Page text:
Alaska commission passes measure to expand protections to LGBTQ population

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ANCHORAGE, Alaska (KTUU) The Alaska Human Rights Commission says the Legislature should pass a law to prohibit discrimination based on sexual orientation or gender identity and expression.

At the same time, the commission is working toward changing regulations to include those categories in the list of things that people are not allowed to discriminate against in places of employment, public accommodation, the sale or rental of real estate, financing or credit, or in government.

The current list includes race, color, religion, sex, national origin and physical or mental disability. In some instances it is also illegal to discriminate against someone because of their age, marital status or changes in marital status, pregnancy or parenthood, according to the commission's website.

On Wednesday, the commission voted four to one to pass a resolution that calls on the Legislature to “prohibit discrimination on the basis of sexual orientation or gender identity and expression.”

The resolution is a “first step in changing Alaska law to prohibit discrimination and include protection” for the LGBTQ population in Alaska, which is estimated to be about 3.4 percent of the population or roughly 25,000 people, said Marti Buscaglia, the human rights commission’s executive director, in a news release.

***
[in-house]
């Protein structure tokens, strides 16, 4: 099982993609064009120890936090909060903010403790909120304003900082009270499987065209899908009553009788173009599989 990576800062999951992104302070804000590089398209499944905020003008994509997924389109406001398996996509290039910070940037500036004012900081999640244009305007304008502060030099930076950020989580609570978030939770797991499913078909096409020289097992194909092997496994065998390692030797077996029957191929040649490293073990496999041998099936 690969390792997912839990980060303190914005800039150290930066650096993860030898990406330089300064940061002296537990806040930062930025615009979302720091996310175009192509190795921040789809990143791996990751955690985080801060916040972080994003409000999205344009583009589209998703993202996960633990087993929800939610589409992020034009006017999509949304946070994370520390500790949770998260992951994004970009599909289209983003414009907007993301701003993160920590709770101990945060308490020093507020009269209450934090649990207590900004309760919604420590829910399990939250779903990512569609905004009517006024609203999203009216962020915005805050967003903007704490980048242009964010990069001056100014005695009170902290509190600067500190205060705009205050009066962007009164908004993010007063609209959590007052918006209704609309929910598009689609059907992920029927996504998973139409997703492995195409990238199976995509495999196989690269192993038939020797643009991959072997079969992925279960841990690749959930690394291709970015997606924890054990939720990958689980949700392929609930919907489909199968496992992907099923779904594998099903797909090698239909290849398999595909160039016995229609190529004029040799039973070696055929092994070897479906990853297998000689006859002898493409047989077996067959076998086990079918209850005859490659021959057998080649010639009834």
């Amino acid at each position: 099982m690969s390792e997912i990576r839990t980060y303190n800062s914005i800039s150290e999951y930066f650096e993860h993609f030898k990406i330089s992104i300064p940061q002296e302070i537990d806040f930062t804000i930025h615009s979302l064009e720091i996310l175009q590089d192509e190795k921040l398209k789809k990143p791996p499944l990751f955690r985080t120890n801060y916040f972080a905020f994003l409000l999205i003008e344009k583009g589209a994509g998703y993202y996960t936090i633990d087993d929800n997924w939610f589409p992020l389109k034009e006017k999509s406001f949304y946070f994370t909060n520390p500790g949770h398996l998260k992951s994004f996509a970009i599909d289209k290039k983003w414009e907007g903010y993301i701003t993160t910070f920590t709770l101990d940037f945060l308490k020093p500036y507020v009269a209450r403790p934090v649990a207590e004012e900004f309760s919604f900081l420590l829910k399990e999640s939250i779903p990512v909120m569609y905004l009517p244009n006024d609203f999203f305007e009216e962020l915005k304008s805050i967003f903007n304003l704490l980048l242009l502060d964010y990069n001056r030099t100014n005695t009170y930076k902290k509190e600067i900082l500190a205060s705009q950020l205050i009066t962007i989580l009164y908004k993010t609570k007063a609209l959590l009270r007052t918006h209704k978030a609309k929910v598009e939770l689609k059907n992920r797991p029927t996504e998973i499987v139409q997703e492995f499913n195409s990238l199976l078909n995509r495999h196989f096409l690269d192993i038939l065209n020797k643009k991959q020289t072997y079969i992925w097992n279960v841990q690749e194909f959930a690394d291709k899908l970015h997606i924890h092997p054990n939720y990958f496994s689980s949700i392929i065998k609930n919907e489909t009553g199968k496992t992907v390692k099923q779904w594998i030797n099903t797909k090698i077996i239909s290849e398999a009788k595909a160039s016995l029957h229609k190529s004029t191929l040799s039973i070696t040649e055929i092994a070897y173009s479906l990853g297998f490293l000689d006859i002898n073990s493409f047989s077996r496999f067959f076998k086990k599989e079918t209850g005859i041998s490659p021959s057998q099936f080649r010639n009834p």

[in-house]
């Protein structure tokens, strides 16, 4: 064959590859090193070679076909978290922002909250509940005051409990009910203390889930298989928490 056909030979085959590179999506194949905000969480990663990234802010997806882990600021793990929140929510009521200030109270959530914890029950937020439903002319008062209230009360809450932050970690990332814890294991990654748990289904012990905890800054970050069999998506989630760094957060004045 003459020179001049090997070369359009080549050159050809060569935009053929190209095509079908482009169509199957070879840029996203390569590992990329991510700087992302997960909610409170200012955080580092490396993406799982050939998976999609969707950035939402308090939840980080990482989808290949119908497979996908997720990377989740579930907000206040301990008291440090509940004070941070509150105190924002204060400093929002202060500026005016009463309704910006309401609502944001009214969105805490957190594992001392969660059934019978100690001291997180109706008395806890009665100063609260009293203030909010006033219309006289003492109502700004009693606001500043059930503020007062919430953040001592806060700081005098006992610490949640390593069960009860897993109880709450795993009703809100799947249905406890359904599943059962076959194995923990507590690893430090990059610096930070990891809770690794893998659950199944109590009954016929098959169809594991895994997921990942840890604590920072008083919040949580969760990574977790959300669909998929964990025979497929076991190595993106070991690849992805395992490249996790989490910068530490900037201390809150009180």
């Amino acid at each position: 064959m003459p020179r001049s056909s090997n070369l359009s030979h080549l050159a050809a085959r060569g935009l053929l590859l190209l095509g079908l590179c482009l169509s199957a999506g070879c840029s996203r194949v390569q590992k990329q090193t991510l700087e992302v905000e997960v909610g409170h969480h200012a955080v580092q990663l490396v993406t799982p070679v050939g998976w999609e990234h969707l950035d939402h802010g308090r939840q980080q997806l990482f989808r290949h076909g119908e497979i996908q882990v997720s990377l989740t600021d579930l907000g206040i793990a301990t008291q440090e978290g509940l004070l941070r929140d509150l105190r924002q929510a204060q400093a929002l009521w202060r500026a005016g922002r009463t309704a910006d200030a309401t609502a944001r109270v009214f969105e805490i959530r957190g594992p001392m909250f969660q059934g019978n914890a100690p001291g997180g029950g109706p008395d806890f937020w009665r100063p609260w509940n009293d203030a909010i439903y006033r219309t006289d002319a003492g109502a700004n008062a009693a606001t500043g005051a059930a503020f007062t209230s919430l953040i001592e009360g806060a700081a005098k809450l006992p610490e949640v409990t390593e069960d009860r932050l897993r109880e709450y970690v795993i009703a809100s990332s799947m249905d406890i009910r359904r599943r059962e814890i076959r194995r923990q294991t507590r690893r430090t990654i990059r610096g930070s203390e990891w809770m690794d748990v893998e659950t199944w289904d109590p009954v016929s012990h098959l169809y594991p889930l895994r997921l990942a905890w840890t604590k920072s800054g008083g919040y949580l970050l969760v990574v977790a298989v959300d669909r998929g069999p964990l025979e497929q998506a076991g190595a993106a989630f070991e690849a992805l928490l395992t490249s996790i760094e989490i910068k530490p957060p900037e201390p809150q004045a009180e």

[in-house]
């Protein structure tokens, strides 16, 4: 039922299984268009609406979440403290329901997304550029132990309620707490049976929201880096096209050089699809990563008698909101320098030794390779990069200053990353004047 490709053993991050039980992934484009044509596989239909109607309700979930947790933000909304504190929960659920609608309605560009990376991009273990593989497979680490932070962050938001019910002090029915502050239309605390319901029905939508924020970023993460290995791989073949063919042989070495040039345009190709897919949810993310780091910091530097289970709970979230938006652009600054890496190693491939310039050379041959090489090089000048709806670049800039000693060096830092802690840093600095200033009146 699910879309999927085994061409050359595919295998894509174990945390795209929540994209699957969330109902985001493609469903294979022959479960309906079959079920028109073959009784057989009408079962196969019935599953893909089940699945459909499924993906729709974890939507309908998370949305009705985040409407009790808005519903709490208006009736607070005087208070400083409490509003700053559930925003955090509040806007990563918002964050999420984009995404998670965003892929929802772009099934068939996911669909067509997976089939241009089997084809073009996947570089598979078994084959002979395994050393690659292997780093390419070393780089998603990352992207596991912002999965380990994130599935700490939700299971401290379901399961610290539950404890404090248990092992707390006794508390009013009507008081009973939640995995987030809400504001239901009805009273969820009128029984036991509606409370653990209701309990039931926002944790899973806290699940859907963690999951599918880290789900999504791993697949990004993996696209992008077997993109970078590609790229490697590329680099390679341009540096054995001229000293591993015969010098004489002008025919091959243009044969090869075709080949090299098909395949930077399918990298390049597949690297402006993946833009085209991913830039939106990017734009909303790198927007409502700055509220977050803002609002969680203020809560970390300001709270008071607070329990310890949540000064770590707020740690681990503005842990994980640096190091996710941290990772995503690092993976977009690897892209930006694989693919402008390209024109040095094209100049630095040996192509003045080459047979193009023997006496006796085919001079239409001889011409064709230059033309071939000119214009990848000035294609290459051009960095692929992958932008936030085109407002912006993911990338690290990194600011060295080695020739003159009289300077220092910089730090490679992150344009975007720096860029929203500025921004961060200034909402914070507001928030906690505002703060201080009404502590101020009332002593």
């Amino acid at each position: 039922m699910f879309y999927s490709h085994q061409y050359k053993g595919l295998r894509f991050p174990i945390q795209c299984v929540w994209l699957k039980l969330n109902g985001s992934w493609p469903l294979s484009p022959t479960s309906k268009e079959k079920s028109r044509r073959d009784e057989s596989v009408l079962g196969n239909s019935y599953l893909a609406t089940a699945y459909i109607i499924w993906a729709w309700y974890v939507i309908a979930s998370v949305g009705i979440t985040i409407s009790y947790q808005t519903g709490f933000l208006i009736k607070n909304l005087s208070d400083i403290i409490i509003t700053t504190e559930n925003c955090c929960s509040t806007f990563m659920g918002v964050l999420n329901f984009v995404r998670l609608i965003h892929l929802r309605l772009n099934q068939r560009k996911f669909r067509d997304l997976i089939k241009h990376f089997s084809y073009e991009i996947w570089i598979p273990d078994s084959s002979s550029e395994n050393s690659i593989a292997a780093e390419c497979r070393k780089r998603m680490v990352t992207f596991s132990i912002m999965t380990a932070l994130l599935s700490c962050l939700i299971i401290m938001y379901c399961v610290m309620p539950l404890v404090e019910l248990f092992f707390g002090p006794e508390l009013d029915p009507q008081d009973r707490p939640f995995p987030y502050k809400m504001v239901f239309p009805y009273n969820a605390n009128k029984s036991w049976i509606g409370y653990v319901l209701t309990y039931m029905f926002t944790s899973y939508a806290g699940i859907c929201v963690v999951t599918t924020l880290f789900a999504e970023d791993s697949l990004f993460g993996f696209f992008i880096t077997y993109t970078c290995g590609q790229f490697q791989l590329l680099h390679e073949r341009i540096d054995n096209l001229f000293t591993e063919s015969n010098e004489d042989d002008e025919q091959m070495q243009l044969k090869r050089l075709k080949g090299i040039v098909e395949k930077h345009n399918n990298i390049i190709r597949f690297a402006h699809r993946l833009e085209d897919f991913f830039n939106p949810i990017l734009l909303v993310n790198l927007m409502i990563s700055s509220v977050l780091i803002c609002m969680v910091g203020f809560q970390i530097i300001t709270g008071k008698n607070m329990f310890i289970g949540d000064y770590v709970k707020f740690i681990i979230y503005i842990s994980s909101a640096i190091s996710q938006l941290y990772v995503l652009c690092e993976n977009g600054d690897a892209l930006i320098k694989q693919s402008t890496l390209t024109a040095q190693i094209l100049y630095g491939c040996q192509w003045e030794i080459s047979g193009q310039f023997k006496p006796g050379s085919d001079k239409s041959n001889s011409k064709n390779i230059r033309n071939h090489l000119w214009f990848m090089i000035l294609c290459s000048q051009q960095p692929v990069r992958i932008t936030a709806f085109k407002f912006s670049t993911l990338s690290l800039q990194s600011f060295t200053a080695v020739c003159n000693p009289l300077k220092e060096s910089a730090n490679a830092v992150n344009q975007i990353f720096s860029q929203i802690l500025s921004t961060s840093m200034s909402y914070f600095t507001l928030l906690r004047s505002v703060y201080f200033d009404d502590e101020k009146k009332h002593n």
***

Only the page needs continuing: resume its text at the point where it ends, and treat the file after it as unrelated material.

“It just doesn’t make sense that we live in a state where you can marry your same sex partner and then get fired for doing so,” she said.

The resolution was introduced by Commissioner Brandon Nakasato.

“I felt that to help prevent and eliminate discrimination, we needed that change,” he told KTUU.

Nakasato said a bill to change the Alaska Human Rights Law to cover sexual orientation and gender identity and expression went nowhere in the Alaska Legislature last session. He hopes the resolution will encourage lawmakers to reintroduce and pass such legislation when lawmakers reconvene in January.

If not, the commission is moving to do so administratively in cooperation with the Department of Law, the governor’s office, and the Administrative, Regulation Review Committee. Public meetings will be held as the matter moves ahead, Nakasato said.

"My hope is that the law will finally catch up with the changing views of the American people, especially the Alaskan public. If we want to fulfill our mission of eliminating and preventing discrimination for all Alaskans, this is an important step,” he said.